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November 1, 2004
EarGlue is playing a familiar tune
for telephony agents pining for the old days of simple service sales. The company rolled out to the channel in October its turnkey on-hold messaging and music service, which it says represents an easy add-on for agents practiced in selling telephony subscriptions.
While it’s as comfortable as vinyl on a turntable, this is not your father’s on-hold music service; it’s all-digital and it’s all marketing, says John Waite, executive vice president of sales and marketing for the company. EarGlue provides end users with a digital voice receiver (DVR) EarGlue can dial into remotely to upload audio productions that interface with an existing business telephone system. The DVR is provided at no cost to subscribers. EarGlue offers subscribers unlimited changes for $99 per month or quarterly changes for $79 per month. Contracts are for 36 months and cancelable after 12 months.
All the production is handled inhouse. Waite says EarGlue has more than 10,000 music licenses, a stable of voice talent and two recording studios.
By uploading the recordings to the DVR, the system eliminates cassettes and CDs as well as time delays and shipping costs. EarGlue advertises that new on-hold marketing messages will be recorded, transmitted and active within 72 hours of script approval.
“It is not an on-hold production per se. It’s an advertising medium - a way to inform and educate,” Waite says. EarGlue promotes use of the service to reinforce advertising campaigns, promote special or seasonal events or products, answer frequently asked questions, plug manufacturers or product lines the agent represents, cross-sell products the sales force might not have time to mention and increases customer knowledge about your business, he says.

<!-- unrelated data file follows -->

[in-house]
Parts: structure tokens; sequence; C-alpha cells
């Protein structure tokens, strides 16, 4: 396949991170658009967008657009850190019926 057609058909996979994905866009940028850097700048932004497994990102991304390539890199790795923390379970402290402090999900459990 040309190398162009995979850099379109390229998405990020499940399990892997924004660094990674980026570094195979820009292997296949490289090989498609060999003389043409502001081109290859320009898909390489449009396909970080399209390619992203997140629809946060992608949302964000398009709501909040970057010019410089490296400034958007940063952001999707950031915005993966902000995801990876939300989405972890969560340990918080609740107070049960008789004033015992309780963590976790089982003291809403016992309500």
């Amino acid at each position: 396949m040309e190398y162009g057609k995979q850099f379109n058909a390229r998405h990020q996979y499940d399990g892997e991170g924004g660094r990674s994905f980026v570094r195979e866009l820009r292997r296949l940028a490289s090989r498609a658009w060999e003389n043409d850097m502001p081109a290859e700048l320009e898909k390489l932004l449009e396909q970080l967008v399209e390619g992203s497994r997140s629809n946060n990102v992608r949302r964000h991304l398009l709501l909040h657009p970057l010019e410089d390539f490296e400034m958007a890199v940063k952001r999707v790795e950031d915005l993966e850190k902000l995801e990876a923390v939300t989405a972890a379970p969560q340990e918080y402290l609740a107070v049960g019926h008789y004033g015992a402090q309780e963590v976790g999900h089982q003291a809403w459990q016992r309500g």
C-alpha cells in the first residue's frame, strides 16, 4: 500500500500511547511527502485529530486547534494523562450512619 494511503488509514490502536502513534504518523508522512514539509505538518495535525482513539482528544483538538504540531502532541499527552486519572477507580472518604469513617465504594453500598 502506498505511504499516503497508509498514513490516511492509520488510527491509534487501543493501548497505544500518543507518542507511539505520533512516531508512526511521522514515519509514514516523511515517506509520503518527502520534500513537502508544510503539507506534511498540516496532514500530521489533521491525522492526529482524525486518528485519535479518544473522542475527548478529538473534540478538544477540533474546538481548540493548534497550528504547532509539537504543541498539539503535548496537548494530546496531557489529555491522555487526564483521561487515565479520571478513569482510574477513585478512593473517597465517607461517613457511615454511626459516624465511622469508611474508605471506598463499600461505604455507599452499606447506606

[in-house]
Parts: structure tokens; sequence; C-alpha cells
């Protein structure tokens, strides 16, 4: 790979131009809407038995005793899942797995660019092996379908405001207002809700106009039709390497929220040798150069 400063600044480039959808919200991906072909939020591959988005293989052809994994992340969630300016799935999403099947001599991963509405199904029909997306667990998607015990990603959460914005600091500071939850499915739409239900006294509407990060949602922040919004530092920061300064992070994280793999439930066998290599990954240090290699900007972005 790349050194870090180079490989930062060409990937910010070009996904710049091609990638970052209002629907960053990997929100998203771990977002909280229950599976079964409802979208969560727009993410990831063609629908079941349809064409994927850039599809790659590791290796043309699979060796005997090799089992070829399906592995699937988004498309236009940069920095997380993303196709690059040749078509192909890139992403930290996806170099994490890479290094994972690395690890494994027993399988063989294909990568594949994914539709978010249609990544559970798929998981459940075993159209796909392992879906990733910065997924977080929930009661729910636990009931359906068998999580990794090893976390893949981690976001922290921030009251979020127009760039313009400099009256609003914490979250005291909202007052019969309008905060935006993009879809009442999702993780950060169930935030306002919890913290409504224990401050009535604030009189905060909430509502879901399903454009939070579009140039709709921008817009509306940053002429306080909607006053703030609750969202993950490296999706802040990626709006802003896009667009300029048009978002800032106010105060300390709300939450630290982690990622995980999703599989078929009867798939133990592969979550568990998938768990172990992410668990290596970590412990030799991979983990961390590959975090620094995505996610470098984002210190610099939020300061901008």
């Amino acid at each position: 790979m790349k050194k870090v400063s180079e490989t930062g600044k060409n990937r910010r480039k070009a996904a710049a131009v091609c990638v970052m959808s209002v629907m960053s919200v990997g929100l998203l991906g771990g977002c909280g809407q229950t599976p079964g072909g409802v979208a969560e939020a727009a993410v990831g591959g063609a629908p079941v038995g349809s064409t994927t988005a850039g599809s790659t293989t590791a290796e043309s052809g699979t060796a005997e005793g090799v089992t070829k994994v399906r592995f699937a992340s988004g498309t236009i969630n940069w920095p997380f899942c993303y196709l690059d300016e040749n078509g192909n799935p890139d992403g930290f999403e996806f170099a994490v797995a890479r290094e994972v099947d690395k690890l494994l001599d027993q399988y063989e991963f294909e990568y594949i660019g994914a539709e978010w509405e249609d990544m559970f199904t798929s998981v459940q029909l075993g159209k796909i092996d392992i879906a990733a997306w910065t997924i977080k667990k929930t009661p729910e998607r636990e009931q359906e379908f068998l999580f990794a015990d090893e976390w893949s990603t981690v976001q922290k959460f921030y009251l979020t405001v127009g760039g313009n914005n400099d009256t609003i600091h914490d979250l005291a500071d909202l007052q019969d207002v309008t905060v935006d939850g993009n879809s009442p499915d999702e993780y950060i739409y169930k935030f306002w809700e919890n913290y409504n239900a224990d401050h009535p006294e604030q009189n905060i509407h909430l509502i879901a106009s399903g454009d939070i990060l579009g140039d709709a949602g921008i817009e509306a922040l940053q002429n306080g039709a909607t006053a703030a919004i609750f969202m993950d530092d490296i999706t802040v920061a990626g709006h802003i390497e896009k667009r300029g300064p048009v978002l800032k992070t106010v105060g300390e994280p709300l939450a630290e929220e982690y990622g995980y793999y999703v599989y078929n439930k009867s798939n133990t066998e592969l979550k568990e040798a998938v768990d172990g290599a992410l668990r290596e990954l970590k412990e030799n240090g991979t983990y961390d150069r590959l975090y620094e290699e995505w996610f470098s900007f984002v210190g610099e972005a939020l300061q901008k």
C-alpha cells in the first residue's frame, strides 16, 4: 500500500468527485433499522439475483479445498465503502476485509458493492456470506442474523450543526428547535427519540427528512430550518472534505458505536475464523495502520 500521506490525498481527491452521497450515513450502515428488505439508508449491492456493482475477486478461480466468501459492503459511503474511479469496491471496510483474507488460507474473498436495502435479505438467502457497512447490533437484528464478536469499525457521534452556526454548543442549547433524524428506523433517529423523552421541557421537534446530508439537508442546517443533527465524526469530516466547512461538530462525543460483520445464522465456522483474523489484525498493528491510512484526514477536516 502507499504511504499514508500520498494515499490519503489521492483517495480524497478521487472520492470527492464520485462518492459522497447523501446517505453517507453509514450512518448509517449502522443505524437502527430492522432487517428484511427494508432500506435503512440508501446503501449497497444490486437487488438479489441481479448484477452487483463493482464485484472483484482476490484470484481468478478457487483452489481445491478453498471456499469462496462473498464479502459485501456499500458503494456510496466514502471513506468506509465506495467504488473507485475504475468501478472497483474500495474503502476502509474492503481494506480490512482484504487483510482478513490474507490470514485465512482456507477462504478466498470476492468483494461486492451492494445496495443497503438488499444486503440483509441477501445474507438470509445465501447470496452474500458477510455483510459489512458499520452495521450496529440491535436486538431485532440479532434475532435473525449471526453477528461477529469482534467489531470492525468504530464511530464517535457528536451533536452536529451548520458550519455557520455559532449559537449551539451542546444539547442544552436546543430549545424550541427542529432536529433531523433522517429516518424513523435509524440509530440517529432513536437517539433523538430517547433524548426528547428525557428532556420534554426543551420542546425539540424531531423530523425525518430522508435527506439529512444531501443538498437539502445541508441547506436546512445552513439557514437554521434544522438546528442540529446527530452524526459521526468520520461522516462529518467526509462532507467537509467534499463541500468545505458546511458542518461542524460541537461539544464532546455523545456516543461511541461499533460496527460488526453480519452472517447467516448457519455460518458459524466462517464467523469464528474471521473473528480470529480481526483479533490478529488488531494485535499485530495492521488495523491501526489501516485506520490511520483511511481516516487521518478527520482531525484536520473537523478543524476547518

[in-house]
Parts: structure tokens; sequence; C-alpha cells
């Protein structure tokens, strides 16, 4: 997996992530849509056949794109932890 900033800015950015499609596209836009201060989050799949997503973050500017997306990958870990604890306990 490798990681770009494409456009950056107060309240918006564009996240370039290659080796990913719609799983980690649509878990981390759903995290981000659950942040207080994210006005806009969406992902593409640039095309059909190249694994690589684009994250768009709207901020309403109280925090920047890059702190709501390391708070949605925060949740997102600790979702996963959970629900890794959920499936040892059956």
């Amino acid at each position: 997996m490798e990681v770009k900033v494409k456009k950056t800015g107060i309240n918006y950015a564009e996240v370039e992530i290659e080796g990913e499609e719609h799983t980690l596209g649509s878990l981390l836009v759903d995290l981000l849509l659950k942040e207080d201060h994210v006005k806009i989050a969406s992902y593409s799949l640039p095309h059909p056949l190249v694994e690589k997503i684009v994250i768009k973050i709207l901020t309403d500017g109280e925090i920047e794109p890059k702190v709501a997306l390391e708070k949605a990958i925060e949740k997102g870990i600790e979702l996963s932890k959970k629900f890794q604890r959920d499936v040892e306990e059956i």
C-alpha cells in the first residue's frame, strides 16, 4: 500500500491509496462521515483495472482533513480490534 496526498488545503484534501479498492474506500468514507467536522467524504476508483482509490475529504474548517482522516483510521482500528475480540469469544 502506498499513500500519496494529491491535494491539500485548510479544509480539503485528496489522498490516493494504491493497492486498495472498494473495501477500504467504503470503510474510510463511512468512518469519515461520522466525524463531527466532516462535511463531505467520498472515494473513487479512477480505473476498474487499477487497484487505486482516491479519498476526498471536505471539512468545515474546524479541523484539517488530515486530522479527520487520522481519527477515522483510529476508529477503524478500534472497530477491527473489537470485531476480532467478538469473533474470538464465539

EarGlue already claims to serve more than 3,500 locations, including marquee clients such as Daimler Chrysler, Pizza Hut, Embassy Suites, Holiday Inn, American Express and Applebee’s.
Most of its sales are direct or through endorsements from national organizations.
Now the company is reaching out to agents that already have relationships with business customers. “Having this extra service can give them a competitive advantage,” says Waite.
Agents receive 35 percent of the first year’s total revenue upfront plus 10 percent residuals (paid quarterly) in years two and three of a 36-month contract.
Where service becomes potentially lucrative is with multilocation clients. EarGlue pays per location with only a small discount since the messages usually are customized per location.
Agents pay $49 to get the EarGlue sales starter kit with a sales book and video training.
EarGlue also offers a referral program that pays $150 per $99 account and $100 per $79 account. Residuals are possible on high-volume sales, says Waite.
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